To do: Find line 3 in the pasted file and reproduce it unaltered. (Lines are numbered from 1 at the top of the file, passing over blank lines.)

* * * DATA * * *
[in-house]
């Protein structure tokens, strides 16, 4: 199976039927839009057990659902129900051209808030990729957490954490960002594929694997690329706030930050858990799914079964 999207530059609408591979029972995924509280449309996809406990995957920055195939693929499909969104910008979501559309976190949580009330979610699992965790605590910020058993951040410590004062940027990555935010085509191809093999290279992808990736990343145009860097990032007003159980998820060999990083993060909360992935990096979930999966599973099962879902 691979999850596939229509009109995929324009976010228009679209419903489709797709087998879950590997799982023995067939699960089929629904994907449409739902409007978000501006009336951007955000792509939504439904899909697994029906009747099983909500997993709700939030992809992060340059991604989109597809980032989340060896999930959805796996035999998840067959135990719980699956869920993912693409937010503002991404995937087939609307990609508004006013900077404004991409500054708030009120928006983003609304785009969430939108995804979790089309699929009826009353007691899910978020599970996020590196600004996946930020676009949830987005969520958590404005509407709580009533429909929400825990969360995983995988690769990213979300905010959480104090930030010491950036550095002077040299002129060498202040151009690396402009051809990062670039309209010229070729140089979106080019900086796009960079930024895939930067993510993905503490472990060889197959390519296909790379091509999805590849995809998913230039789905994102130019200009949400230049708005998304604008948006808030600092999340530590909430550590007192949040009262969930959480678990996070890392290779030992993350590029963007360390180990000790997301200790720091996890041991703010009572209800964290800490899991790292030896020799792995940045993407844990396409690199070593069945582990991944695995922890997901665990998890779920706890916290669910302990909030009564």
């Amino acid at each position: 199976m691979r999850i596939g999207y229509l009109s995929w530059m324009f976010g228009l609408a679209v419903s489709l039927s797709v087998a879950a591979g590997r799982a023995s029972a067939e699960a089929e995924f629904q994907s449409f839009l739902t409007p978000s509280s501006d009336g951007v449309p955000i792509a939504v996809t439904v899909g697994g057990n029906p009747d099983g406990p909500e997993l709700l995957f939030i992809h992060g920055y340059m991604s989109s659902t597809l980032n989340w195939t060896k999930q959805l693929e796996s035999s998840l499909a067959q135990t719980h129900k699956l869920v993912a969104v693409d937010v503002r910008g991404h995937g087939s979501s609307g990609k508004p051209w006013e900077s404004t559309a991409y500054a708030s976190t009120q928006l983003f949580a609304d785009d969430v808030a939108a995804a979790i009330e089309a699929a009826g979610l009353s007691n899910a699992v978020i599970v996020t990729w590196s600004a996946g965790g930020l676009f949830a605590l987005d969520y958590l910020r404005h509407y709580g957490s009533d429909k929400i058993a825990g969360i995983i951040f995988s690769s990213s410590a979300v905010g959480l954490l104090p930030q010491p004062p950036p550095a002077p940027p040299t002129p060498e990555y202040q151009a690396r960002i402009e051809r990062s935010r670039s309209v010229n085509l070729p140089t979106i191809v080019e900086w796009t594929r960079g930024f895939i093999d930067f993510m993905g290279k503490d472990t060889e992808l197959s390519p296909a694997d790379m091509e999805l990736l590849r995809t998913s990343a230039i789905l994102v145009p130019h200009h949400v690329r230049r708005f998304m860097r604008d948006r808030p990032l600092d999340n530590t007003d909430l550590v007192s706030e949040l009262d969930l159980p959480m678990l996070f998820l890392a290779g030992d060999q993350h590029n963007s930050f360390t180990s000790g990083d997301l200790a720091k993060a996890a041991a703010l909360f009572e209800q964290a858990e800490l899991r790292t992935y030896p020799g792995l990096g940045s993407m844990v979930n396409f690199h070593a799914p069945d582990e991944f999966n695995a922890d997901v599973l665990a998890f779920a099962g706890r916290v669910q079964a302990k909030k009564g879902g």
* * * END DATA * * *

């Amino acid at each position: 199976m691979r999850i596939g999207y229509l009109s995929w530059m324009f976010g228009l609408a679209v419903s489709l039927s797709v087998a879950a591979g590997r799982a023995s029972a067939e699960a089929e995924f629904q994907s449409f839009l739902t409007p978000s509280s501006d009336g951007v449309p955000i792509a939504v996809t439904v899909g697994g057990n029906p009747d099983g406990p909500e997993l709700l995957f939030i992809h992060g920055y340059m991604s989109s659902t597809l980032n989340w195939t060896k999930q959805l693929e796996s035999s998840l499909a067959q135990t719980h129900k699956l869920v993912a969104v693409d937010v503002r910008g991404h995937g087939s979501s609307g990609k508004p051209w006013e900077s404004t559309a991409y500054a708030s976190t009120q928006l983003f949580a609304d785009d969430v808030a939108a995804a979790i009330e089309a699929a009826g979610l009353s007691n899910a699992v978020i599970v996020t990729w590196s600004a996946g965790g930020l676009f949830a605590l987005d969520y958590l910020r404005h509407y709580g957490s009533d429909k929400i058993a825990g969360i995983i951040f995988s690769s990213s410590a979300v905010g959480l954490l104090p930030q010491p004062p950036p550095a002077p940027p040299t002129p060498e990555y202040q151009a690396r960002i402009e051809r990062s935010r670039s309209v010229n085509l070729p140089t979106i191809v080019e900086w796009t594929r960079g930024f895939i093999d930067f993510m993905g290279k503490d472990t060889e992808l197959s390519p296909a694997d790379m091509e999805l990736l590849r995809t998913s990343a230039i789905l994102v145009p130019h200009h949400v690329r230049r708005f998304m860097r604008d948006r808030p990032l600092d999340n530590t007003d909430l550590v007192s706030e949040l009262d969930l159980p959480m678990l996070f998820l890392a290779g030992d060999q993350h590029n963007s930050f360390t180990s000790g990083d997301l200790a720091k993060a996890a041991a703010l909360f009572e209800q964290a858990e800490l899991r790292t992935y030896p020799g792995l990096g940045s993407m844990v979930n396409f690199h070593a799914p069945d582990e991944f999966n695995a922890d997901v599973l665990a998890f779920a099962g706890r916290v669910q079964a302990k909030k009564g879902g």